Our Illinois genealogists are available to research on location. They will find and analyze the best records available to further your family history research. They can search the archives and libraries in Illinois, as well as help you with other special requests.
Our researchers are available to visit local archives and libraries to access unique record collections to help with your research. Below is a list of a few of the archives our Illinois researchers have access to.
The National Archives at Chicago include in-depth historical and genealogical records. Articles here include federal censuses from 1790 to 1930, military service records, pension records, and one million naturalization records from 1840 to 1950.
The Illinois State Archives hold county and state records that date back to before the Great Chicago Fire in 1871. The archives contain statewide death certificates from 1916 to 1947, and marriage records from 1763 to 1900. Military records such as muster rolls and Civil War registers can be found here as well.
The Illinois State Library has over 5 million genealogical items and approximately 200,000 maps. They collect official publications of the state and federal governments, including federal census records from 1920. Their collection also contains Illinois county histories and Revolutionary War pensions.
The Illinois State Genealogical Society was formed in 1968. The members and the volunteers of this society are responsible for the development of several important genealogical projects. A few of their projects include the creation of ancestor charts and compilation of family bible records, cemetery records, church records, military certificates, and information on the prairie pioneers.
Western Illinois University is part of the Illinois Regional Archives Depository System, which works to make sure specific historical and genealogical records from all the state regions are archived. This section of the Regional Archives covers several counties including Calhoun, Peoria, Rock Island, and Warren. Materials housed here cover information on the history of the university and the history of west-central Illinois. Articles that focus on the university include records of administrative offices, student newspapers, yearbooks, and master theses, as well as oral history tapes.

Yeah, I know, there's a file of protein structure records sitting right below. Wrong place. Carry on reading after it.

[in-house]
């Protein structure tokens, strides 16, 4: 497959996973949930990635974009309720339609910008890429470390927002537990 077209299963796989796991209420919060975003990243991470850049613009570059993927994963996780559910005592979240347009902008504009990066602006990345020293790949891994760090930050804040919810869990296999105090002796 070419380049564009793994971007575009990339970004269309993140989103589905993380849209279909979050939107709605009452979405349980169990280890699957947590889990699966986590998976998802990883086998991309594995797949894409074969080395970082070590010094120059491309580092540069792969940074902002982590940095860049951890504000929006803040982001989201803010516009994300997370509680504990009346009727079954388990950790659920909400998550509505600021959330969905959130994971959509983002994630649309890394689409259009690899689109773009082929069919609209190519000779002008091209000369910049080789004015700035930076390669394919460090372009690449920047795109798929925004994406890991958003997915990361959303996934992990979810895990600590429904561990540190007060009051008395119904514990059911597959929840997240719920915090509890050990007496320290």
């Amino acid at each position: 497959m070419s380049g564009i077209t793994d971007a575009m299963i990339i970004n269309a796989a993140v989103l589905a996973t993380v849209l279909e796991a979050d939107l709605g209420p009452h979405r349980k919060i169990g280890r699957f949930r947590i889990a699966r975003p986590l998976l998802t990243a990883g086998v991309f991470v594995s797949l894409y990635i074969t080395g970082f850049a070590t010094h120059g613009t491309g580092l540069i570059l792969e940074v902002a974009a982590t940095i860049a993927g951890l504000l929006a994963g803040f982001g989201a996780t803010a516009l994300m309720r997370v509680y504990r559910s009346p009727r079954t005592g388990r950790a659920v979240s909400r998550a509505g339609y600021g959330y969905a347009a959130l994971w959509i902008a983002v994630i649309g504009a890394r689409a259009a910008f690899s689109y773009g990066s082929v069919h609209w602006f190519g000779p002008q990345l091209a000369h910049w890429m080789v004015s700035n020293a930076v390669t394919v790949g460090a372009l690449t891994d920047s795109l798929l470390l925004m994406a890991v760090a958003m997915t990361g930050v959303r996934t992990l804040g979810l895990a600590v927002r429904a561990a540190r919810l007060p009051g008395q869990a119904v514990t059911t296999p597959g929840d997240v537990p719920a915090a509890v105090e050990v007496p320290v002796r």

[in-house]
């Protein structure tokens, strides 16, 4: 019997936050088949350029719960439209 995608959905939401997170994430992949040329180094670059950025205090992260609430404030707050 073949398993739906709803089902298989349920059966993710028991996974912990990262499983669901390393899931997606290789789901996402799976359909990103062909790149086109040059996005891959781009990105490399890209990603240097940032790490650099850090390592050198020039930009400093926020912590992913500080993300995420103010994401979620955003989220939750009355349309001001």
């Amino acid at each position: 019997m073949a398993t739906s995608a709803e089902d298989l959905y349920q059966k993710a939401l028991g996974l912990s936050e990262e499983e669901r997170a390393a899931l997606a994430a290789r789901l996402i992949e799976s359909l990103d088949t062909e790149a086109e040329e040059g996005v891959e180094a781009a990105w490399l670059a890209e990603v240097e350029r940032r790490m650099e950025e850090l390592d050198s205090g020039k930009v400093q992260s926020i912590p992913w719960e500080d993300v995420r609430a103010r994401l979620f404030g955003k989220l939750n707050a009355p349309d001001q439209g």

The Abraham Lincoln Presidential Library opened in 2005. Since that time, it has become known as one of the best attended presidential libraries and one of the most studied museums. The Presidential Library is the new home of the Illinois State Historical Library and the latter’s famous Henry Horner Lincoln Collection. The archives at the Presidential Library include 12 million books, documents, and artifacts. They also hold significant historical articles such as an original copy of the Emancipation Proclamation, the 13th Amendment outlawing slavery, and the Gettysburg Address. Each of these items is over 100 years old.
The Arlington Heights Memorial Library is home to a large local history collection. Some of these items include local church records and several yearbooks from high schools in the Arlington Heights area. There is also information on several citizens living in the city. The archives hold census records from 1850 to 1930, and vital records such as Illinois births, deaths, and marriages.
The Chicago History Museum was formerly known as the Chicago Historical Society and contains more than 20 million manuscripts in their archives. These include articles such as letters, account books, vital records, diaries, and logbooks. This collection focuses on information and records from the American Civil War. This section of the archives specifically holds records that date back to Chicago’s history and social conditions during the Civil War.
The John A. Logan College Library is an excellent resource for genealogical records from Southern Illinois. This library is home to the Genealogical Society of Southern Illinois and holds more than 1,000 books and several hundred reels of microfilm. The society covers the history of 28 different Illinois counties, including Alexander, Clay, Clinton, Edwards, Franklin, Gallatin, Hamilton, Hardin, Jackson, Jefferson, Johnson, and Lawrence.
The collections at UIS include the Macon County Circuit Court Cases (1829-1861), Macoupin County Coroner’s Inquests (1835-1928), Morgan County Poor Farm records (1850-1932), Sangamon County Guardian’s Cases (1825-1901), and the Sangamon County Probate Cases (1821-1906).
The Lincoln Library is the public library of Springfield, Illinois. The library contains the Sangamon Valley Collection, which provides in-depth information for those studying Springfield, Sangamon, and the eleven adjacent counties. The collection was established in 1970 and is still gathering information from the areas described above. Their manuscript collection contains unique information from Springfield businesses, organizations, and families. The Lincoln Library also holds indexed obituaries from the Illinois State Journal, from 1861 to 1934, and 1959 to the present day.